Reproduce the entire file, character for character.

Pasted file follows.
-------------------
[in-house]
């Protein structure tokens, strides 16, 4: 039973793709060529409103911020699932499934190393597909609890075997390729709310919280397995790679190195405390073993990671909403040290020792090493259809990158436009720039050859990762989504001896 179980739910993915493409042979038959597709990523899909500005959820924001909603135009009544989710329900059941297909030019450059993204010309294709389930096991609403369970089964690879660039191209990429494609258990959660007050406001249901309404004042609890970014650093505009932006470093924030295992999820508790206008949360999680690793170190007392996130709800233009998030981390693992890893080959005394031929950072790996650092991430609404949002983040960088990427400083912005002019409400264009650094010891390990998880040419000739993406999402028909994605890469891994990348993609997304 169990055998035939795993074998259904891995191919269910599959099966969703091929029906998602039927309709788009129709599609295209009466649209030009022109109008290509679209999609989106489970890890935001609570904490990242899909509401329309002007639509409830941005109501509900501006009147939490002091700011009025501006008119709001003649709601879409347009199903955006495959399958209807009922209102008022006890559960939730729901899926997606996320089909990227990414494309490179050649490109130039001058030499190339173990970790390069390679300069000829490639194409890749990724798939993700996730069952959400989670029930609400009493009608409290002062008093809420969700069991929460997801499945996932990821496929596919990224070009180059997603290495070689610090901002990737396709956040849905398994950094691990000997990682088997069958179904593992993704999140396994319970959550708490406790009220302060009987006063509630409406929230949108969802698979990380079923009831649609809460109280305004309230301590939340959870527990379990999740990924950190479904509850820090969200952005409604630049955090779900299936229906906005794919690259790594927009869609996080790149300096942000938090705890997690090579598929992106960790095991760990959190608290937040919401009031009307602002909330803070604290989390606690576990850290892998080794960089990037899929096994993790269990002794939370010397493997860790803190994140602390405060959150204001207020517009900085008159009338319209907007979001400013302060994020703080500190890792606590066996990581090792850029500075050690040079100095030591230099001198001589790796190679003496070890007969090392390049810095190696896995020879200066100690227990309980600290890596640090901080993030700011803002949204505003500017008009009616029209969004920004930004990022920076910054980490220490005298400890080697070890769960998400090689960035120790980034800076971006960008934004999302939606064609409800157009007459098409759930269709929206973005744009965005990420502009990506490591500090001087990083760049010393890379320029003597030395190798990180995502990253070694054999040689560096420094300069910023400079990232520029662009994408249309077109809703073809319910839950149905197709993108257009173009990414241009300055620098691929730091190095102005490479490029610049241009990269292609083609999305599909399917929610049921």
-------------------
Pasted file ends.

[in-house]
């Protein structure tokens, strides 16, 4: 039973793709060529409103911020699932499934190393597909609890075997390729709310919280397995790679190195405390073993990671909403040290020792090493259809990158436009720039050859990762989504001896 179980739910993915493409042979038959597709990523899909500005959820924001909603135009009544989710329900059941297909030019450059993204010309294709389930096991609403369970089964690879660039191209990429494609258990959660007050406001249901309404004042609890970014650093505009932006470093924030295992999820508790206008949360999680690793170190007392996130709800233009998030981390693992890893080959005394031929950072790996650092991430609404949002983040960088990427400083912005002019409400264009650094010891390990998880040419000739993406999402028909994605890469891994990348993609997304 169990055998035939795993074998259904891995191919269910599959099966969703091929029906998602039927309709788009129709599609295209009466649209030009022109109008290509679209999609989106489970890890935001609570904490990242899909509401329309002007639509409830941005109501509900501006009147939490002091700011009025501006008119709001003649709601879409347009199903955006495959399958209807009922209102008022006890559960939730729901899926997606996320089909990227990414494309490179050649490109130039001058030499190339173990970790390069390679300069000829490639194409890749990724798939993700996730069952959400989670029930609400009493009608409290002062008093809420969700069991929460997801499945996932990821496929596919990224070009180059997603290495070689610090901002990737396709956040849905398994950094691990000997990682088997069958179904593992993704999140396994319970959550708490406790009220302060009987006063509630409406929230949108969802698979990380079923009831649609809460109280305004309230301590939340959870527990379990999740990924950190479904509850820090969200952005409604630049955090779900299936229906906005794919690259790594927009869609996080790149300096942000938090705890997690090579598929992106960790095991760990959190608290937040919401009031009307602002909330803070604290989390606690576990850290892998080794960089990037899929096994993790269990002794939370010397493997860790803190994140602390405060959150204001207020517009900085008159009338319209907007979001400013302060994020703080500190890792606590066996990581090792850029500075050690040079100095030591230099001198001589790796190679003496070890007969090392390049810095190696896995020879200066100690227990309980600290890596640090901080993030700011803002949204505003500017008009009616029209969004920004930004990022920076910054980490220490005298400890080697070890769960998400090689960035120790980034800076971006960008934004999302939606064609409800157009007459098409759930269709929206973005744009965005990420502009990506490591500090001087990083760049010393890379320029003597030395190798990180995502990253070694054999040689560096420094300069910023400079990232520029662009994408249309077109809703073809319910839950149905197709993108257009173009990414241009300055620098691929730091190095102005490479490029610049241009990269292609083609999305599909399917929610049921």